Prior investigation involving officer ended in settlements
The city paid out $17,000 last year after a Cape Coral police officer was demoted and penalized following an investigation into a traffic stop that she ordered.
On June 18, Sgt. Georgeann Lytle ordered two fellow officers to conduct a traffic stop on Kayla Holder, Kristin Randazzo, Brian Wigenfeld and a fourth person as they left the parking lot of a downtown bar, where they worked.
The officers checked the licenses of the four individuals, and about 20-25 minutes later, the group was told that they could leave. Neither of the two vehicles involved were searched. No one was arrested, nor given a citation.
On Aug. 18, the city provided Holder with a $10,000 check to release Lytle, the other two officers and the city from any potential claims. Randazzo and Wigenfeld each received a check for $3,500.
“In this case, the city was well aware of the incident,” Connie Barron, the city’s spokeswoman, wrote in an e-mail Thursday. “We conducted our own investigation and determined that it would be advisable to resolve any potential claim emanating from this incident.”
At the time, the three had not filed a notice of intent to file a lawsuit.
“We do investigate allegations or claims on our own without receiving any threat of legal action,” Barron continued. “In some cases, we may determine the city is negligent or liable, and in those cases, we will initiate the action to settle the claim.”
Barron did not know Thursday how the settlement amounts were determined.
“In the short run, it’s easier to offer these settlements than it is to continue down the road and face potential additional legal bills,” she said.
Randazzo declined comment Thursday on the settlement.
Holder and Wigenfeld could not be reached for comment.
The settlements were handed out one month after the CCPD wrapped up an internal affairs investigation of the incident. The investigation was initiated after Holder filed a complaint about the events that occurred.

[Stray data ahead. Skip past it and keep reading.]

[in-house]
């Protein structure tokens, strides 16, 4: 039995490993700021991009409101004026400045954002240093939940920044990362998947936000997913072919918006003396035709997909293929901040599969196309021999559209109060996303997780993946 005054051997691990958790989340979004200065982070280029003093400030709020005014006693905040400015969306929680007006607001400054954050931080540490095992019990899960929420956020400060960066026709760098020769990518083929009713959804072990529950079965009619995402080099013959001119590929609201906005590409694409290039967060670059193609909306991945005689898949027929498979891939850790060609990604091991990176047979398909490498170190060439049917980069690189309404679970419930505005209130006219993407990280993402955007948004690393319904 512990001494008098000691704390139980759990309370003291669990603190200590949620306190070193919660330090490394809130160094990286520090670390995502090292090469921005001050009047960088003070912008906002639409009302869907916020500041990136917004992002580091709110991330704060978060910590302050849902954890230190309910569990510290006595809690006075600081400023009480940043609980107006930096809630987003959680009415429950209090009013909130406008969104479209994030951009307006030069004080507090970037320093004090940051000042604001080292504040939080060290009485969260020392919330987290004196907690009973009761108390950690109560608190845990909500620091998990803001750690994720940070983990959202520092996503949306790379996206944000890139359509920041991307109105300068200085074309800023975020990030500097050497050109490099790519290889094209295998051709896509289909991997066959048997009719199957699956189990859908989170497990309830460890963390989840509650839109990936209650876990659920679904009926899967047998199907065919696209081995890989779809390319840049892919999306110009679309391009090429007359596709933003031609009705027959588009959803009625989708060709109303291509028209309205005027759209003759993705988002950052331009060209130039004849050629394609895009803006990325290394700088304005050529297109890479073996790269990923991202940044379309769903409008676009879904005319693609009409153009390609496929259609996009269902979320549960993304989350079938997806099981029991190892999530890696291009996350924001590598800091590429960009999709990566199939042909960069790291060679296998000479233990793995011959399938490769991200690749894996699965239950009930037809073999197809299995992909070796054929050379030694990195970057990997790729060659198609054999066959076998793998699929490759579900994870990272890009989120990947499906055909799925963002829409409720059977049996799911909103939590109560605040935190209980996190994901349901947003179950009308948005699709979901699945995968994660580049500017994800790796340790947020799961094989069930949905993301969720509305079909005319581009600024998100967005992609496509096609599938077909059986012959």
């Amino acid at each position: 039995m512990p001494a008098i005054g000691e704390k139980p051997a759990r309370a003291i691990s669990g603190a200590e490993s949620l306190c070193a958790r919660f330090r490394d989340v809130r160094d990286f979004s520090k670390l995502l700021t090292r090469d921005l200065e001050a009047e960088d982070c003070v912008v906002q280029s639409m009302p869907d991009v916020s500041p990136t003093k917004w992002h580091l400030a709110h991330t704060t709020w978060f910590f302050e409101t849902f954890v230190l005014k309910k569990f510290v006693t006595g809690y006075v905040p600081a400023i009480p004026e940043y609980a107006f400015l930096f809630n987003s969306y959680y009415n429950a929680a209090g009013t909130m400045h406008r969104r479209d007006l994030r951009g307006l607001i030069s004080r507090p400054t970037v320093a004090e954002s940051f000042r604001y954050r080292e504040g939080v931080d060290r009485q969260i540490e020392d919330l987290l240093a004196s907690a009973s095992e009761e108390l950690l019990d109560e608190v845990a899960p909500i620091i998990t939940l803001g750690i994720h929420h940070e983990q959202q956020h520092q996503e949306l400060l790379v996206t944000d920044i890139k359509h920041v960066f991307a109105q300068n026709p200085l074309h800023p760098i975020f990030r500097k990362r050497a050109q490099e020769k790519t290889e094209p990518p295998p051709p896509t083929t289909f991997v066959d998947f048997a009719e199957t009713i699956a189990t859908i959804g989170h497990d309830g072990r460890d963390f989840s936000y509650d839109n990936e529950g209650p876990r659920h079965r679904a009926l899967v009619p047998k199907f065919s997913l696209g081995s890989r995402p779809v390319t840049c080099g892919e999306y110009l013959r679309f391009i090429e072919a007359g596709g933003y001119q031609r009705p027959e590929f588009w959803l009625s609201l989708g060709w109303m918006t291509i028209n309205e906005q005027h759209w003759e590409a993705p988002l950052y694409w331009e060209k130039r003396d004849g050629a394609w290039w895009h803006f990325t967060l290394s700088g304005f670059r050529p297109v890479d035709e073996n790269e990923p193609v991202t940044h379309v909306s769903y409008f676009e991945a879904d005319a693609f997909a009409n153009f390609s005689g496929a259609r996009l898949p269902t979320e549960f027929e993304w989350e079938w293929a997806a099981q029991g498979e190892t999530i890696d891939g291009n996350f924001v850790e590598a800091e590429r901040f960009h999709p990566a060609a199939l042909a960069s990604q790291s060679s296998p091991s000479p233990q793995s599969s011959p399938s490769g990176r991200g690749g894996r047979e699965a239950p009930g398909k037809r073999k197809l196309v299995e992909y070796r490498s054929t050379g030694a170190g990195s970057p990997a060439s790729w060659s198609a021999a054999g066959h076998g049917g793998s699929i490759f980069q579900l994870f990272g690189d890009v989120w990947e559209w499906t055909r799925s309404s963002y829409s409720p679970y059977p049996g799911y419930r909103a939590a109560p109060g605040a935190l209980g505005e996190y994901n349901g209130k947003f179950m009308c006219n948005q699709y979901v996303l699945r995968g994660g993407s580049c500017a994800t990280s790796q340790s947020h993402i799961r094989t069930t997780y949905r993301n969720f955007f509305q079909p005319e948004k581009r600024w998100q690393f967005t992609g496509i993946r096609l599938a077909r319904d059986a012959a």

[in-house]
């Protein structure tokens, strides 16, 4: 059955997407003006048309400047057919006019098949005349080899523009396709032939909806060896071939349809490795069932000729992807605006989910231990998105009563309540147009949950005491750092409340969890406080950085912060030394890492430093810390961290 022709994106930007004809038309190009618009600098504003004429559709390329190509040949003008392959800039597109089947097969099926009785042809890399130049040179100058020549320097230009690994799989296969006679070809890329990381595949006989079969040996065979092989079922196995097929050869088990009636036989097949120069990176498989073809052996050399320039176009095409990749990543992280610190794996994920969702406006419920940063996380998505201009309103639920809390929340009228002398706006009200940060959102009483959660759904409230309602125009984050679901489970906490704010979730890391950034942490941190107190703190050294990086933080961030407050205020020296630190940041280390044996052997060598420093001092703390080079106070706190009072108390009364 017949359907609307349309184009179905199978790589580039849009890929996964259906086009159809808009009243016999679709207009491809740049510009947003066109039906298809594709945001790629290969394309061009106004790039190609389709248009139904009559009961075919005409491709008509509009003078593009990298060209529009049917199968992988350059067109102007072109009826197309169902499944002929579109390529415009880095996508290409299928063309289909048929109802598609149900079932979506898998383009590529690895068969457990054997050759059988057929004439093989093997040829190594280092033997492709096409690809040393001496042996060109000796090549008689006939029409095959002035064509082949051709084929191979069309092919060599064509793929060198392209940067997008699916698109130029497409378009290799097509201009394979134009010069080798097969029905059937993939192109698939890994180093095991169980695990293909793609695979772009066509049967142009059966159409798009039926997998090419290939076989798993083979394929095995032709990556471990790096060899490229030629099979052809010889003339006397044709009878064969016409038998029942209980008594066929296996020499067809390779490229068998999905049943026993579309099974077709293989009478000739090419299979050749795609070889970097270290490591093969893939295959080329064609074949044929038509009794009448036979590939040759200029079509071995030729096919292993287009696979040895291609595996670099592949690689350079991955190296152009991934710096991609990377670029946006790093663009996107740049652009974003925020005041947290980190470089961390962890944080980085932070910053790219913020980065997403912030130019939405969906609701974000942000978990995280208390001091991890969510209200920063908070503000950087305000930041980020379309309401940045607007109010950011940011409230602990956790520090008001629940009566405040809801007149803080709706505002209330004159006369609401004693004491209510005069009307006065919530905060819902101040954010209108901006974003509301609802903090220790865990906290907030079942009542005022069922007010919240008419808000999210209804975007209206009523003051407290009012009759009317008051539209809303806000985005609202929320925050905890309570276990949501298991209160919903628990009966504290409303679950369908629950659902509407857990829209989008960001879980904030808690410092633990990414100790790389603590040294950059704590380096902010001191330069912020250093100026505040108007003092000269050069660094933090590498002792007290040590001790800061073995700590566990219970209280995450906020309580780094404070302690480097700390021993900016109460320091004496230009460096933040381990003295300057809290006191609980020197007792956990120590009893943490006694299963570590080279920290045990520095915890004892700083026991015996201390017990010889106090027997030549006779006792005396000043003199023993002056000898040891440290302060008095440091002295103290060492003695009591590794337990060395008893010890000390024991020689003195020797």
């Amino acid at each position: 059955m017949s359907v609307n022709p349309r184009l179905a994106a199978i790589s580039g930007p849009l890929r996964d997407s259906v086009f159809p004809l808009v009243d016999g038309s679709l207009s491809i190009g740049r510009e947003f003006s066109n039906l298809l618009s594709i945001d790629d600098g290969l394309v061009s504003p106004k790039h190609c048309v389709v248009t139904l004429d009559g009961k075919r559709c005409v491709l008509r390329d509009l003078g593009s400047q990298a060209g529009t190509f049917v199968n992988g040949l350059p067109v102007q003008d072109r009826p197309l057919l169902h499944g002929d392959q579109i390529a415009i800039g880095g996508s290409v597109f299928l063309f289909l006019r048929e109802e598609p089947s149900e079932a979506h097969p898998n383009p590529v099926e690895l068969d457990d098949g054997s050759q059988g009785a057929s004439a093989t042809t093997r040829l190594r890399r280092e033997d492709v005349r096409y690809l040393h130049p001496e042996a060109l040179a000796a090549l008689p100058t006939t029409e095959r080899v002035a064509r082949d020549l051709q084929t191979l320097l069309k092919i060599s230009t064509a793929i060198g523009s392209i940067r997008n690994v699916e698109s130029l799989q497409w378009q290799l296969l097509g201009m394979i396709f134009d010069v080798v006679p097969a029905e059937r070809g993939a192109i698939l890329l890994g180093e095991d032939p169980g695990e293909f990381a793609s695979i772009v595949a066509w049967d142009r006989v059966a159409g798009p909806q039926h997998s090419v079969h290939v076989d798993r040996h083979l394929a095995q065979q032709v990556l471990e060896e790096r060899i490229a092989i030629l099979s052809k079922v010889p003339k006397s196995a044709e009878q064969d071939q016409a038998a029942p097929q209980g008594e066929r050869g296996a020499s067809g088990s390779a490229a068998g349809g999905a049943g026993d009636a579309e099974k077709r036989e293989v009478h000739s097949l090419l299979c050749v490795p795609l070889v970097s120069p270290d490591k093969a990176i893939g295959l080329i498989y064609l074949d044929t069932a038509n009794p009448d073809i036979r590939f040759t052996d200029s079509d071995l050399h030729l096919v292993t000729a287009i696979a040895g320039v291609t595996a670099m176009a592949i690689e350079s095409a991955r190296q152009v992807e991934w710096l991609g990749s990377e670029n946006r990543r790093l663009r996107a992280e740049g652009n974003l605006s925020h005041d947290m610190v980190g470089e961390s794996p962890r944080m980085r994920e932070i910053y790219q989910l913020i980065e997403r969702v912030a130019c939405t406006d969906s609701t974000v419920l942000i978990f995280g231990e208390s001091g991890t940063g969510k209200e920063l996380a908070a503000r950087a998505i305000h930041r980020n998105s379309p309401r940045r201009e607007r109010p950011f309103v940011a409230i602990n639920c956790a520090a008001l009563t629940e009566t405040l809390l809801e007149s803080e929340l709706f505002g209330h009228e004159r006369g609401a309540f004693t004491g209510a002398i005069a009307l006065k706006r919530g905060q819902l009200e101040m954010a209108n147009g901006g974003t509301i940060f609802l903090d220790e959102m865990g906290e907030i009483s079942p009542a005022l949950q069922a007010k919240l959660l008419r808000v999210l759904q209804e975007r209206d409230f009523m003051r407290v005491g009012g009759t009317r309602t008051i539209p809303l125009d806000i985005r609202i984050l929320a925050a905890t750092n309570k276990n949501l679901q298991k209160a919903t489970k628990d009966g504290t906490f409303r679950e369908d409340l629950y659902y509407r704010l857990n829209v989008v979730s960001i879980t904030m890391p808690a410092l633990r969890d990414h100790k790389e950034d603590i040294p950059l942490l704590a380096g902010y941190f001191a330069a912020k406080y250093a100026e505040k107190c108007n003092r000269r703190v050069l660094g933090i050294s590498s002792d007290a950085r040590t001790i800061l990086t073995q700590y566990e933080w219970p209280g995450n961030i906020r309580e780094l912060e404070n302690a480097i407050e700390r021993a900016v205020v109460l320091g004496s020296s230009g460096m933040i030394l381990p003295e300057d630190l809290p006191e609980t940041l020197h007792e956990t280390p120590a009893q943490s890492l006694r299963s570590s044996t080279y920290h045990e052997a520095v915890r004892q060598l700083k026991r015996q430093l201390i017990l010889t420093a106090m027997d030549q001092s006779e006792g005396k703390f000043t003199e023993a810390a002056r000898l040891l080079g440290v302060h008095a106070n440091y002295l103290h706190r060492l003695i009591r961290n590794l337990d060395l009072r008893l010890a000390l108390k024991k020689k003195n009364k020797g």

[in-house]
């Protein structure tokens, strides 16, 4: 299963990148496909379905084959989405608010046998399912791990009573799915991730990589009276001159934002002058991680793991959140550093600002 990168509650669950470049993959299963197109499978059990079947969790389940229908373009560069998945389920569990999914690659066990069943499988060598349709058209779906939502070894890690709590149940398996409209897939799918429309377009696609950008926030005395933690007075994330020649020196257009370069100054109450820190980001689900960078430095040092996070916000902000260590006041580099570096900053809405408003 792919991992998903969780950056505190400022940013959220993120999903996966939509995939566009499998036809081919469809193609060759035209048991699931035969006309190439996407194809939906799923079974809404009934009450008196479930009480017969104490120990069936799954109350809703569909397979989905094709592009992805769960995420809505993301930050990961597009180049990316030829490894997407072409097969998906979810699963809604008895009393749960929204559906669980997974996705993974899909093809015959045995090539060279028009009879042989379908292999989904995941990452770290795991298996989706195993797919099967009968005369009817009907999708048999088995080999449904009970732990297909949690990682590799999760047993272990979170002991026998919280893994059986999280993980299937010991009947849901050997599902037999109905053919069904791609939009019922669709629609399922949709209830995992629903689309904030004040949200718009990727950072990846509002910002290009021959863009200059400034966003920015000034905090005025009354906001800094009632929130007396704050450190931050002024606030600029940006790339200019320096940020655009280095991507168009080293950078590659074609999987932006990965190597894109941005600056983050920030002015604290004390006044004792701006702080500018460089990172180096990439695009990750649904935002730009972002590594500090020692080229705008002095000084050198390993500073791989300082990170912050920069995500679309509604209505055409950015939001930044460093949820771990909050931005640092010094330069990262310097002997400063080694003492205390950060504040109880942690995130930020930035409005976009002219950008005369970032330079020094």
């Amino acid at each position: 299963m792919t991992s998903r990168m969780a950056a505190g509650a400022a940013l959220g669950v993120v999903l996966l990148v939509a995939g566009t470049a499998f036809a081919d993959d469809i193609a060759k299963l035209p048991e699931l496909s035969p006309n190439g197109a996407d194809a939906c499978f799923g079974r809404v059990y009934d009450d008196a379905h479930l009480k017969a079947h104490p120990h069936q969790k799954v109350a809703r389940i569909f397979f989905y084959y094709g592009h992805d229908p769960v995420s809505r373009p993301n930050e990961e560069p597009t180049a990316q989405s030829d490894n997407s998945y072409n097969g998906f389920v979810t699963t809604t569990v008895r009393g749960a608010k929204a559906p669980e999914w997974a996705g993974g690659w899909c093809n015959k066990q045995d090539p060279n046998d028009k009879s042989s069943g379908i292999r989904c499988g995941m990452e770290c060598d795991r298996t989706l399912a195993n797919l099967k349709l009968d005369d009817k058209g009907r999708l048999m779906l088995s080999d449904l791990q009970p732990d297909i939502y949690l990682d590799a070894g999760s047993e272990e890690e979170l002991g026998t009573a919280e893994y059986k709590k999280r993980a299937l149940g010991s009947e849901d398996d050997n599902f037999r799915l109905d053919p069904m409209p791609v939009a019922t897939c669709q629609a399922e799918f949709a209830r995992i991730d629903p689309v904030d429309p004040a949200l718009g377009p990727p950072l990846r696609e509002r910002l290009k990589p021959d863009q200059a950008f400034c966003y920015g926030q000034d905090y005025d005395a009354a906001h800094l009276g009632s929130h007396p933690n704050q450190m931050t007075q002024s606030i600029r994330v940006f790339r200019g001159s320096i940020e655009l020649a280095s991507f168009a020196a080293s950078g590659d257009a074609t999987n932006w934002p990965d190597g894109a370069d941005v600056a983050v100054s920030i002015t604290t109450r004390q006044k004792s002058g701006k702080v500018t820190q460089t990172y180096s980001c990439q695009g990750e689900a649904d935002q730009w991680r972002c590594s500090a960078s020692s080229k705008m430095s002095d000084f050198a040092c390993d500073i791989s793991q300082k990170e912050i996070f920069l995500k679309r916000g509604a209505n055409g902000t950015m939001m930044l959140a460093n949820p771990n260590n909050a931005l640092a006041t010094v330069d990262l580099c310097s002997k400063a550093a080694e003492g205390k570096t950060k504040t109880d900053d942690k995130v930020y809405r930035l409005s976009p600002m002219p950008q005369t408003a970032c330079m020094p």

During the investigation, Lytle admitted that she knew Holder was the girlfriend of her ex-boyfriend, and she thought that Holder was talking about her on an online blog. Lytle said she ordered the traffic stop because she thought that she wanted to say something to Holder.
Investigators found that Lytle ordered the stop without probable cause, using her position for private gain. She was demoted to patrol officer and suspended without pay. Her pay was cut from about $68,245 to $59,946.
Lytle, who has been with the police department since June 2001, has recently become the subject of another internal affairs investigation. The investigation, opened within the past week, stems from a complaint about Lytle’s actions during a 2008 incident.
Officials have reported that it has to do with improper use of force.
Lytle is reportedly accused of shoving Brittany Lynn Sposito, who was 18 years of age at the time, up against a wall while in custody following a DUI arrest. The result was reportedly a bruise on one side of Sposito’s face.
The complainant could be reached for comment Thursday.
Gene Gibbons, attorney for the Cape Coral Fraternal Order of Police, Lodge 33, will represent Lytle in the case if she requires it. Gibbons has stated that Lytle’s use of force was reviewed following the incident and that her actions were found to be “lawful and appropriate given the circumstances.”
It was unknown Thursday whether Lytle has been involved in any additional internal affairs investigations. Her current annual salary is about $61,984.